The trial court granted defendant's request for a certificate of probable cause. (Pen. Code, § 1237.5.) Defendant's appeal included a challenge to the sufficiency of the evidence to support the $270.17 booking fee, although he had not objected when the court imposed it. The Court of Appeal affirmed the trial court's booking fee order. It noted that it had "held on more than one occasion that in order to preserve a challenge to a fee or fine, a defendant must object in the trial court." It found the cases on which defendant relied unavailing and followed its earlier cases. Another Court of Appeal has held that a defendant's failure to object to imposition of a booking fee does not forfeit an appellate challenge "based on the insufficiency of the evidence to support the order." (People v. Pacheco (2010) 187 Cal.App.4th 1392, 1397.) We granted review to resolve the conflict.
Three statutes address defendants' payment of jail booking fees, Government Code sections 29550, 29550.1, and 29550.2. Which section applies to a given defendant depends on which governmental entity has arrested a defendant before transporting him or her to a county jail. The factors a court considers in determining whether to order the fee payment also vary depending on whether or not the court sentences the defendant to probation or prison. (See Gov. Code, §§ 29550, subd. (d)(1) & (2), 29550.1, 29550.2, subd. (a).)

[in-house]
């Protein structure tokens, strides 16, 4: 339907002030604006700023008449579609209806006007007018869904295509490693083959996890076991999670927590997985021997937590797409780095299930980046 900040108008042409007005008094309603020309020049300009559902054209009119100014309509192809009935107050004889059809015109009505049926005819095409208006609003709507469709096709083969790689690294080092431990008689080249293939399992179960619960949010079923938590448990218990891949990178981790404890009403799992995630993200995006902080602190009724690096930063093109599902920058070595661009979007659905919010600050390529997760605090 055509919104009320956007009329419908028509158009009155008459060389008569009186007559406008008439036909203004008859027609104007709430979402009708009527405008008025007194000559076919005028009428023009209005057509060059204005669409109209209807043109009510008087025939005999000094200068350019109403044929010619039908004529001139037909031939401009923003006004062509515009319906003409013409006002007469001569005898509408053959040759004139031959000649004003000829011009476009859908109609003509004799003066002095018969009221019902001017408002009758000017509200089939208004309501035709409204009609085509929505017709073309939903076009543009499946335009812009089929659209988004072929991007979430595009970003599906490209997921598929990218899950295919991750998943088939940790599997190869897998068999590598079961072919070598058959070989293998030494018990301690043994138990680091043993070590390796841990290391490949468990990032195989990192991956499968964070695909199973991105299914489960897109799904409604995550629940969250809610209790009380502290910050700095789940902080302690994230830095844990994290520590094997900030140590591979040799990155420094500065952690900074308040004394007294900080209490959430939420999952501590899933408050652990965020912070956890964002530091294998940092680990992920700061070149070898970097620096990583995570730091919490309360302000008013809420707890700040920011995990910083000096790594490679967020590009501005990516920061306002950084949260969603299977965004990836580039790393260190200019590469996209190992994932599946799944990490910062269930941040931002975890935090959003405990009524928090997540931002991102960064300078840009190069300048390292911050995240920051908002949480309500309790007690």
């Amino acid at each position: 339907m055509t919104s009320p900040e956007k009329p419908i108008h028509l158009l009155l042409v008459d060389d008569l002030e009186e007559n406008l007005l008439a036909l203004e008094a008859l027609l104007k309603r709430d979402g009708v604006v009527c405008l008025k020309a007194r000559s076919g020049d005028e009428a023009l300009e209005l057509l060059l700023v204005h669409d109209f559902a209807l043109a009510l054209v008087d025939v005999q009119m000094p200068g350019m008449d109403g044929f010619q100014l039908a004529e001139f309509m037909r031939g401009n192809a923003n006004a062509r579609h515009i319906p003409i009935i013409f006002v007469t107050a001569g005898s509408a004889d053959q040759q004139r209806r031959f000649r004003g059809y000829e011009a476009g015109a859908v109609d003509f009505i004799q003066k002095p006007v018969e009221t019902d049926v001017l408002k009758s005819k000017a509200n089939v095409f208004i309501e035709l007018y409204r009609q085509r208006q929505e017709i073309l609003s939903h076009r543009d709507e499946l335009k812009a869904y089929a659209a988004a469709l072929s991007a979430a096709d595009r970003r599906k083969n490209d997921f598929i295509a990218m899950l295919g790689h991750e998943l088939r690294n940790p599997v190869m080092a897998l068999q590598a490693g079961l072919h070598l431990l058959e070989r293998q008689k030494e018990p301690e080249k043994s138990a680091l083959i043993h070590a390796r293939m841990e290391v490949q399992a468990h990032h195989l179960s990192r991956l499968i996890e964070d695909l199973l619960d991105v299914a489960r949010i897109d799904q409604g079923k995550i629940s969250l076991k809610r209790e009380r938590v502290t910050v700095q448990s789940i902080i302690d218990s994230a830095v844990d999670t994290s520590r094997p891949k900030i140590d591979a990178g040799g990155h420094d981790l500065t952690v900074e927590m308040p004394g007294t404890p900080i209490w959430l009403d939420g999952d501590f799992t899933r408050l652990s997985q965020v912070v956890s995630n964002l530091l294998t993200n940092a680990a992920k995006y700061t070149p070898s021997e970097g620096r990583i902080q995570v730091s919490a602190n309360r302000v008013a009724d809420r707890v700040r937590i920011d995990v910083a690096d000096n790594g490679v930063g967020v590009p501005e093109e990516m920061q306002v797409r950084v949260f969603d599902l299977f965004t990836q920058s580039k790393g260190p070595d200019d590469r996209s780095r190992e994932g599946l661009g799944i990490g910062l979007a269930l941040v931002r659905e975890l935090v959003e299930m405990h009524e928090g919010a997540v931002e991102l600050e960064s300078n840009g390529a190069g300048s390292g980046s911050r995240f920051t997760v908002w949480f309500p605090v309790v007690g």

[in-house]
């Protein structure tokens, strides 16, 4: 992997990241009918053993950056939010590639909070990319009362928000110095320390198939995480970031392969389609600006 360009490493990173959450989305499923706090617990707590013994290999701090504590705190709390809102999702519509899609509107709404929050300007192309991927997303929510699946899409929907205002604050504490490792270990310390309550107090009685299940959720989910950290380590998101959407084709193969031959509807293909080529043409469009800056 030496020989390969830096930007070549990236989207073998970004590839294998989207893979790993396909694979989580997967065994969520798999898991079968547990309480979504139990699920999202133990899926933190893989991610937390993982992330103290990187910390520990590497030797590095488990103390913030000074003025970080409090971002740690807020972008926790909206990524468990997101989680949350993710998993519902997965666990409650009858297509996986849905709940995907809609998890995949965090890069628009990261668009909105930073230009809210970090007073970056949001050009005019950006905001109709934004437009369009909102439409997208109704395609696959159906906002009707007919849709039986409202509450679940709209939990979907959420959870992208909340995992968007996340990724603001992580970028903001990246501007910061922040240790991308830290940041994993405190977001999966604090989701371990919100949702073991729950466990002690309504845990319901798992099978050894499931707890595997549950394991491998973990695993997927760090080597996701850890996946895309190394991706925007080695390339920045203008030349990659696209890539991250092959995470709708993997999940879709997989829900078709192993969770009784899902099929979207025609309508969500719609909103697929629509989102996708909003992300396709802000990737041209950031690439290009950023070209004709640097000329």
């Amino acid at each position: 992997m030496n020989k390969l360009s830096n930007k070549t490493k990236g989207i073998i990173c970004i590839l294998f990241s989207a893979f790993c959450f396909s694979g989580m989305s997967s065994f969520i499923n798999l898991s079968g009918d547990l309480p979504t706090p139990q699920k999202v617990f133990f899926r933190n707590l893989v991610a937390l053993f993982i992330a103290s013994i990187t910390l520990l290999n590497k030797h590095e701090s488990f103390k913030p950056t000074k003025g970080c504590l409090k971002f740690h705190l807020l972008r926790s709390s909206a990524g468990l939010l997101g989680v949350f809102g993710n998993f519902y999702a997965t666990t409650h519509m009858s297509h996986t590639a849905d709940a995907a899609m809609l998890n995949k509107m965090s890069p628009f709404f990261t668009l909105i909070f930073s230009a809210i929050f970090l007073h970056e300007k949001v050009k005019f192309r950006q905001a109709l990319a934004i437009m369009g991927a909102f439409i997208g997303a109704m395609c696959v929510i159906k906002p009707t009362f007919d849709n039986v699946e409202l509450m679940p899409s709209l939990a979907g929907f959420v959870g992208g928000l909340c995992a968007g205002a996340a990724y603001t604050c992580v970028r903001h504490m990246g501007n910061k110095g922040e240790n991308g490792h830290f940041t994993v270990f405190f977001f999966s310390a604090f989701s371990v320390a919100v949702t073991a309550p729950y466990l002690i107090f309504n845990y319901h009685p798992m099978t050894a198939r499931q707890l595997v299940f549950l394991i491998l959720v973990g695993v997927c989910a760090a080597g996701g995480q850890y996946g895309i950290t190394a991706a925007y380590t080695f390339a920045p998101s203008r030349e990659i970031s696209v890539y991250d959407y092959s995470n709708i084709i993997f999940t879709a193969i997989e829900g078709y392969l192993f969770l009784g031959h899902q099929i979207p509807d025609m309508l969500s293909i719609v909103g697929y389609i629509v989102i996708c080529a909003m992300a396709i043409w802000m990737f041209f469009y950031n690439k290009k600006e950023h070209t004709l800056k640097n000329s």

The trial court did not reference the statutory authority for the booking fee it imposed. The record of the sentencing hearing here simply indicates the court ordered defendant to pay a "main jail booking fee" in the amount of $270.17. On appeal below, defendant "suggest[ed] that [the fee] was imposed pursuant to Government Code section 29550.2," and the Court of Appeal proceeded under that assumption. We accept for purposes of review this fact-specific determination of the applicable statute without deciding the question ourselves. (See Cal. Rules of Court, rule 8.516(b)(3) ["The court need not decide every issue the parties raise or the court specifies"]; People v. Partida (2005) 37 Cal.4th 428, 439; People v. Weiss (1999) 20 Cal.4th 1073, 1076-1077.)
Government Code section 29550.2, subdivision (a), provides that "If the person has the ability to pay, a judgment of conviction shall contain an order for payment of" the booking fee. Our statutory construction begins with the plain, commonsense meaning of the words in the statute " 'because it is generally the most reliable indicator of legislative intent and purpose.' " (People v. Skiles (2011) 51 Cal.4th 1178, 1185.) "When the language of a statute is clear, we need go no further." (People v. Flores (2003) 30 Cal.4th 1059, 1063.) Here, the language is clear, and interpreting it according to its plain meaning will not " ' "result in absurd consequences which the Legislature did not intend." ' " (Younger v. Superior Court (1978) 21 Cal.3d 102, 113.) Consequently, defendant had the right to a determination of his ability to pay the booking fee before the court ordered payment.